Today’s introduction of the Honest Ads Act in Congress is untarnished good news for accountability in our elections. Paid political advertising has moved online. It’s time for basic standards for public disclosure to adjust to that reality.
This bill, if enacted, will help inform voters, enforce our election laws, prevent abuse, and help us understand how influence is functioning as our democracy evolves.
We shouldn’t be too sanguine though, because the common sense measures that comprise the Honest Ads Act are an important bulwark for a campaign finance regulatory system that has been eroded and attacked for decades.
Here are the global headwinds we’re all facing in the fight for transparent, accountable election spending.
The DISCLOSE Act failed
If you have enough money and motivation, you can still avoid disclosing millions of dollars of election spending in America. The limits and prohibitions central to how political spending is regulated were gutted in Citizens United and related decisions, and Congress failed to respond to the Supreme Court’s naive prompt — that disclosure would ensure accountability. If we succeed in getting transparency required for political spending online, some of that disclosure will only trace back to shell entities used to hide donors’ tracks. Legislators still have to fear the credible threat of a big money veto of their positions, as anonymous influencers wield big money that can overwhelm public discourse with its scale.
Paid activity is a worrying frontier
The Honest Ads Act takes the right starting point — applying the minimal standard for public accountability as it exists in the analog world, and attempting to carefully apply it to the digital world. These disclosures are built around the ad buy as the fundamental unit for regulation, with common sense thresholds for notable activity worth regulating.
The limitation inherent in this approach, though, is that it’s not clear whether paid ads are the most effective intervention online. As foreign provocateurs and troll armies sow doubt and division in our public political discourse, it’s unclear to what extent paid advertising will be as effective a target for regulation in a world where social scale can be purchased cheaply. Divisive messaging is easier to produce than civically valuable information.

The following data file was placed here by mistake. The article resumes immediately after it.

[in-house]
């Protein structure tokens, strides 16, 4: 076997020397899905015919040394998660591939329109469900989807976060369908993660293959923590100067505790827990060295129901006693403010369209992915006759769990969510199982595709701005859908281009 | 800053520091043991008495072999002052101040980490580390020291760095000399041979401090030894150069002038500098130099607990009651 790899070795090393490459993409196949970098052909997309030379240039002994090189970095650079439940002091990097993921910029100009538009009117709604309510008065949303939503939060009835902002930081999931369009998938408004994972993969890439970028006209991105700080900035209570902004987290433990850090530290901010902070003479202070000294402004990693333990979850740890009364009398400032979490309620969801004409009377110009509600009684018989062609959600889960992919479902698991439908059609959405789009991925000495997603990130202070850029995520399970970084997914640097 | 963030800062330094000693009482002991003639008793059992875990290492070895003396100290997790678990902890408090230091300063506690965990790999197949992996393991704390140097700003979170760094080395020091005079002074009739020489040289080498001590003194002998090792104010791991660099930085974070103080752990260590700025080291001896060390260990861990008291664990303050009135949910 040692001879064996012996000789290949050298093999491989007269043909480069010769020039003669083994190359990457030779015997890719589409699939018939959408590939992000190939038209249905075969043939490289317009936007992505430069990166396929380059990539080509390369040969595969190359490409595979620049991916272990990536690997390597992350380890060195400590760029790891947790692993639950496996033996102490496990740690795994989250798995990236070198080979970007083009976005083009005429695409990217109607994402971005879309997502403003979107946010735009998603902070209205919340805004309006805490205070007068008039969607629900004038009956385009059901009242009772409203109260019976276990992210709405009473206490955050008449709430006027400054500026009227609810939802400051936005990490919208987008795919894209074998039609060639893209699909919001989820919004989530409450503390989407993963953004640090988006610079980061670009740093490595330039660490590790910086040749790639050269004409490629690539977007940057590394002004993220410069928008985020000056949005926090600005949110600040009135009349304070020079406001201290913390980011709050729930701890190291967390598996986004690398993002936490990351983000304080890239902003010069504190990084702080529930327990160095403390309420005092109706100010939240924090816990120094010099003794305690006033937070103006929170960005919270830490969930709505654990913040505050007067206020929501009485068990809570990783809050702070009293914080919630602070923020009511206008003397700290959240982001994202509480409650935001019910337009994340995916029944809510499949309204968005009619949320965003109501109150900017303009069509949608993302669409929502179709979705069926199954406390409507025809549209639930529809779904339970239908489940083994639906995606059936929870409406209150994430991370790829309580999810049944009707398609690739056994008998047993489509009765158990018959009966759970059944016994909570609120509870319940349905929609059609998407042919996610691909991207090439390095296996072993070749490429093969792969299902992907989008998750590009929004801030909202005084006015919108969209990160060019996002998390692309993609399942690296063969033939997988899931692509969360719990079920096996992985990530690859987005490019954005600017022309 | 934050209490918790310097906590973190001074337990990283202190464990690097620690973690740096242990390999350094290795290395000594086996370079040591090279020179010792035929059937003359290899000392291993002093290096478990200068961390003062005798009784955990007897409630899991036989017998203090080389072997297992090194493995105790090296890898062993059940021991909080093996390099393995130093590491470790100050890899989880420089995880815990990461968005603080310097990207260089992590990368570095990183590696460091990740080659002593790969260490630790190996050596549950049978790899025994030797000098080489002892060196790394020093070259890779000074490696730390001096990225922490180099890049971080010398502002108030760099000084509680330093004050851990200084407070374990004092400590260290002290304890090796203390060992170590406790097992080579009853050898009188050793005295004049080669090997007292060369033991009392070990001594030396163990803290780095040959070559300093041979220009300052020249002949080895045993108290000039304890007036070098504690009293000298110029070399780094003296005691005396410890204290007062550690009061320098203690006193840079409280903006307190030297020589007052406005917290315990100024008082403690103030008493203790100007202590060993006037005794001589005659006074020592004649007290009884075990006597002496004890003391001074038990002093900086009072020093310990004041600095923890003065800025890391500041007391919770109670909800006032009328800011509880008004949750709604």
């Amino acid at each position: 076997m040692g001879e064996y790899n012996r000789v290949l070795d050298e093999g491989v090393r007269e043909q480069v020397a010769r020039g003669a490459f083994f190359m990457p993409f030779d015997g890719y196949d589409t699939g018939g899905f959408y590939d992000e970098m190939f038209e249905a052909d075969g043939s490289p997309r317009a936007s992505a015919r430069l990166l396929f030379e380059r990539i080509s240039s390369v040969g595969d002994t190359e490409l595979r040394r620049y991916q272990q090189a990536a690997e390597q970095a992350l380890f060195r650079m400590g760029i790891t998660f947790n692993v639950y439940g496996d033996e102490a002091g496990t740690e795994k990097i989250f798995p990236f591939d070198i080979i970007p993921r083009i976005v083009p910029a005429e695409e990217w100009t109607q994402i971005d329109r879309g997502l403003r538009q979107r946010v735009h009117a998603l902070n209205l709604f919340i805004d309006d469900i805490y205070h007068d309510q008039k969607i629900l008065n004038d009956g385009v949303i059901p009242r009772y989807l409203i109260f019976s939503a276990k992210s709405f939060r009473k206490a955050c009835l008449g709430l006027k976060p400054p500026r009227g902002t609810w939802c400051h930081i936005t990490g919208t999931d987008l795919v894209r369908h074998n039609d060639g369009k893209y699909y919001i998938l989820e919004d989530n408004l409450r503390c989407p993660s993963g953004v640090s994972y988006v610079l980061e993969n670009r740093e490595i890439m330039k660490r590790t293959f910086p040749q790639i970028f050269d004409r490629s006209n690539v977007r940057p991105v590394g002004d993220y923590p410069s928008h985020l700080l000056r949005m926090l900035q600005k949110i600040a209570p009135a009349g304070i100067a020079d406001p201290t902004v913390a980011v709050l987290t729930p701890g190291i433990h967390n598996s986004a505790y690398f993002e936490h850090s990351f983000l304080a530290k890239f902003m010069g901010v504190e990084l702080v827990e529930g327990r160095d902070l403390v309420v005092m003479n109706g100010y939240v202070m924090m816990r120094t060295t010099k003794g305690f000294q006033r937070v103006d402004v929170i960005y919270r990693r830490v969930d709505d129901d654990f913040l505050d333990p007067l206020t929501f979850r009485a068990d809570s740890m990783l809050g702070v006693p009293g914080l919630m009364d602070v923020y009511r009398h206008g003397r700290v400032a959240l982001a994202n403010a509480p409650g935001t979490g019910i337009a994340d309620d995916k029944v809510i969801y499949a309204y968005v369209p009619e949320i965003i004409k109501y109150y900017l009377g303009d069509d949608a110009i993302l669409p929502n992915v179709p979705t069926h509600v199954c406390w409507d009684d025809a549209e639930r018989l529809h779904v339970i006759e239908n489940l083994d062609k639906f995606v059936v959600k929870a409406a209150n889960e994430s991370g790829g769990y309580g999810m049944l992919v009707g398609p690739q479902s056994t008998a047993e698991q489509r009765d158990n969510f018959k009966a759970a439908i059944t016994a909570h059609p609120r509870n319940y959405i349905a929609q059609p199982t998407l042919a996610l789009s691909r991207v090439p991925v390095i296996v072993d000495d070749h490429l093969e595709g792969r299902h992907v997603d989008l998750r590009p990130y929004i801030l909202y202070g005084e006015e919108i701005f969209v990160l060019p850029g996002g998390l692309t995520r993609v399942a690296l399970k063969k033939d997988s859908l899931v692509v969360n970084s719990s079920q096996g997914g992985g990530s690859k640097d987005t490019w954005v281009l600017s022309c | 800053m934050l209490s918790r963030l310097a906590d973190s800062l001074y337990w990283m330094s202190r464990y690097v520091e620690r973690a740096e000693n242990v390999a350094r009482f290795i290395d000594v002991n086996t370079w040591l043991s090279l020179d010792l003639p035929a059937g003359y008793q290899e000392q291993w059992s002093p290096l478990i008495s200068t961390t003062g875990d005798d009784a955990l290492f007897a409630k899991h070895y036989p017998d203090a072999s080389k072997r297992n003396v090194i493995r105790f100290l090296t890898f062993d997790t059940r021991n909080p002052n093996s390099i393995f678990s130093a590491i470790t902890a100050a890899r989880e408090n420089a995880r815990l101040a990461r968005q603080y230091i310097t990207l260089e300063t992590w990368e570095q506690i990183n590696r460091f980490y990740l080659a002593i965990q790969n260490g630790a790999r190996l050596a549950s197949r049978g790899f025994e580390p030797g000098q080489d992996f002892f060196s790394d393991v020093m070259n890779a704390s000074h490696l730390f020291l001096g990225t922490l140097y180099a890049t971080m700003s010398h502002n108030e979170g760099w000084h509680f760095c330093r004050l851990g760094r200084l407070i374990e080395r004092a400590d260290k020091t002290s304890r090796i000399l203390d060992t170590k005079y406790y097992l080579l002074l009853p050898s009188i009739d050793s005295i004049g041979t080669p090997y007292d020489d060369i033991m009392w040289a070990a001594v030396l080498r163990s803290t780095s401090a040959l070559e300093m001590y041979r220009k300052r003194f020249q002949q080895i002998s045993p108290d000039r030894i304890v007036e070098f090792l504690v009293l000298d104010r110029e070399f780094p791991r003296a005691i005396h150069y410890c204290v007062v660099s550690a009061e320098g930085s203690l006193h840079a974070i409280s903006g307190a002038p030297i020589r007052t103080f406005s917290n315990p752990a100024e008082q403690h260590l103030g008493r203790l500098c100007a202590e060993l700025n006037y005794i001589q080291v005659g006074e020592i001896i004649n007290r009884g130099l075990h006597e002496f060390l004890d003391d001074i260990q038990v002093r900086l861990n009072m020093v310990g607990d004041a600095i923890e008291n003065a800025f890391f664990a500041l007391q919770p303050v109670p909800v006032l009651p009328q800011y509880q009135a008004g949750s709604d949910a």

Enforcement challenges at scale
Massive online platforms succeed largely because they are able to achieve massive scale. Automation empowers new models of both communicating and profiting. It’s comparatively easy for broadcast advertising managers to follow regulations when typical transactions are in the tens or hundreds of thousands, but how can a massive company whose profits rely on automatic processes ensure political speech is being adequately regulated? This will likely take a combination of technical intervention and investment in humans to ensure compliance, but given the kind of profit margins at the largest companies, this is a small concession for basic transparency standards.
Questions of political will
The Honest Ads Act, and efforts like it, will face stiffest opposition from what has often been partisan opposition to even basic campaign finance regulation.
The Honest Ads Act, though, is leading off with bipartisan support, demonstrating important consensus for the bill’s starting point — that the basic minimum of transparency we have for the analog world should apply to the digital world, especially given the scale of the spending, and recent reports of abuse and foreign interference. There’s no reason that campaign finance regulation’s recently contested past will be a barrier to this measure.
Basic transparency standards for big ad buys aren’t controversial in the analog world, and they shouldn’t be for the digital sphere either. Our domestic focus should be on getting basic standards applied online as soon as possible, because we have bigger challenges ahead for political influence in America.
Today’s introduction is great, great news, though: the Honest Ads Act represents common sense, and bipartisan support, for integrity in our elections.